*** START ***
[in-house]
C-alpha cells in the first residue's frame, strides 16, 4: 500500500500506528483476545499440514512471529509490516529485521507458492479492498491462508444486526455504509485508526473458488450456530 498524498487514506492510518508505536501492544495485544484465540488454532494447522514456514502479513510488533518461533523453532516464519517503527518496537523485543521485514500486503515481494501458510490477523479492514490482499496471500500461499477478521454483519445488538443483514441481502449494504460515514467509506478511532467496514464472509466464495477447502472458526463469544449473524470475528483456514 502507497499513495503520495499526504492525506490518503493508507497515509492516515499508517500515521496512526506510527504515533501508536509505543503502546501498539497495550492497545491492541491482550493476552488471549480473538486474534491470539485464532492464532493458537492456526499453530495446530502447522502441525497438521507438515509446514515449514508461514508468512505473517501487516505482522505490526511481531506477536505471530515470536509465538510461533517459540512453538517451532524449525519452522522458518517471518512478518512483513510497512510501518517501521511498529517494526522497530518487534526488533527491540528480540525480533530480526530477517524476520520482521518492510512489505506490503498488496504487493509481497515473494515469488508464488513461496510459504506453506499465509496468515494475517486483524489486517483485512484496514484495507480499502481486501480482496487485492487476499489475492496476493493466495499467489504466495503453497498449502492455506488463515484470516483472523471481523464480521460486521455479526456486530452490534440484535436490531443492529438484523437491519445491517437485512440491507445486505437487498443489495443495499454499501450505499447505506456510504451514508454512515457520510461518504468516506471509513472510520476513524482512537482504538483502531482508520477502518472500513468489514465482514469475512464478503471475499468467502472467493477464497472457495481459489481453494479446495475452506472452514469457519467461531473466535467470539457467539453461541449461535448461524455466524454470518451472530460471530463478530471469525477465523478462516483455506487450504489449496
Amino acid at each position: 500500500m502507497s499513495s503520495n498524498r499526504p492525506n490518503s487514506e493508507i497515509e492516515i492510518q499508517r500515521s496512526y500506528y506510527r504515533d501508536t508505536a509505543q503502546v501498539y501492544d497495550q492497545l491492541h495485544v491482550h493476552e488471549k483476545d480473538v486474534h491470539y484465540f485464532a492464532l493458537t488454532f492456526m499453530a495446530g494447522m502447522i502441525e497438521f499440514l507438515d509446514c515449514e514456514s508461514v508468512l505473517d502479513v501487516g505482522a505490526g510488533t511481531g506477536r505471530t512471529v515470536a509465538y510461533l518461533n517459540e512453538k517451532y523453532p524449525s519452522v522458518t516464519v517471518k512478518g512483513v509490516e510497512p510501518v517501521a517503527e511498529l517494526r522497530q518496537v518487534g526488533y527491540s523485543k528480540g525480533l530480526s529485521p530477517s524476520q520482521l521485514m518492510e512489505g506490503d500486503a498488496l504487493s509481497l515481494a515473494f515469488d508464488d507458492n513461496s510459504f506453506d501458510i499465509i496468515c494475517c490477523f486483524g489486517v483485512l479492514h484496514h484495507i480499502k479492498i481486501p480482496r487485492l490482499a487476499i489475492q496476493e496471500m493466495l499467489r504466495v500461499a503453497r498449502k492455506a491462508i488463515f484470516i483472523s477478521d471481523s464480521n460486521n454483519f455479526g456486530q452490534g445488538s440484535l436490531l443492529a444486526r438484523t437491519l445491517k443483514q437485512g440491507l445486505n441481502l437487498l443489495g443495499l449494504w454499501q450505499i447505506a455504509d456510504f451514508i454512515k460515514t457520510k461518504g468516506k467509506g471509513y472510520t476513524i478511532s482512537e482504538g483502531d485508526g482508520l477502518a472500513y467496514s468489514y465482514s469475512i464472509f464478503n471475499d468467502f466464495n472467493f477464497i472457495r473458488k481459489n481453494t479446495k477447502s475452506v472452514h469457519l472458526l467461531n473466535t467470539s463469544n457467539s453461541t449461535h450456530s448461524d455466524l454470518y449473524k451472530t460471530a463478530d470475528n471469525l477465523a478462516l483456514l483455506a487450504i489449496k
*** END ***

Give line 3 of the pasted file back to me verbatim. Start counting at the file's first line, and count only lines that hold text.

Amino acid at each position: 500500500m502507497s499513495s503520495n498524498r499526504p492525506n490518503s487514506e493508507i497515509e492516515i492510518q499508517r500515521s496512526y500506528y506510527r504515533d501508536t508505536a509505543q503502546v501498539y501492544d497495550q492497545l491492541h495485544v491482550h493476552e488471549k483476545d480473538v486474534h491470539y484465540f485464532a492464532l493458537t488454532f492456526m499453530a495446530g494447522m502447522i502441525e497438521f499440514l507438515d509446514c515449514e514456514s508461514v508468512l505473517d502479513v501487516g505482522a505490526g510488533t511481531g506477536r505471530t512471529v515470536a509465538y510461533l518461533n517459540e512453538k517451532y523453532p524449525s519452522v522458518t516464519v517471518k512478518g512483513v509490516e510497512p510501518v517501521a517503527e511498529l517494526r522497530q518496537v518487534g526488533y527491540s523485543k528480540g525480533l530480526s529485521p530477517s524476520q520482521l521485514m518492510e512489505g506490503d500486503a498488496l504487493s509481497l515481494a515473494f515469488d508464488d507458492n513461496s510459504f506453506d501458510i499465509i496468515c494475517c490477523f486483524g489486517v483485512l479492514h484496514h484495507i480499502k479492498i481486501p480482496r487485492l490482499a487476499i489475492q496476493e496471500m493466495l499467489r504466495v500461499a503453497r498449502k492455506a491462508i488463515f484470516i483472523s477478521d471481523s464480521n460486521n454483519f455479526g456486530q452490534g445488538s440484535l436490531l443492529a444486526r438484523t437491519l445491517k443483514q437485512g440491507l445486505n441481502l437487498l443489495g443495499l449494504w454499501q450505499i447505506a455504509d456510504f451514508i454512515k460515514t457520510k461518504g468516506k467509506g471509513y472510520t476513524i478511532s482512537e482504538g483502531d485508526g482508520l477502518a472500513y467496514s468489514y465482514s469475512i464472509f464478503n471475499d468467502f466464495n472467493f477464497i472457495r473458488k481459489n481453494t479446495k477447502s475452506v472452514h469457519l472458526l467461531n473466535t467470539s463469544n457467539s453461541t449461535h450456530s448461524d455466524l454470518y449473524k451472530t460471530a463478530d470475528n471469525l477465523a478462516l483456514l483455506a487450504i489449496k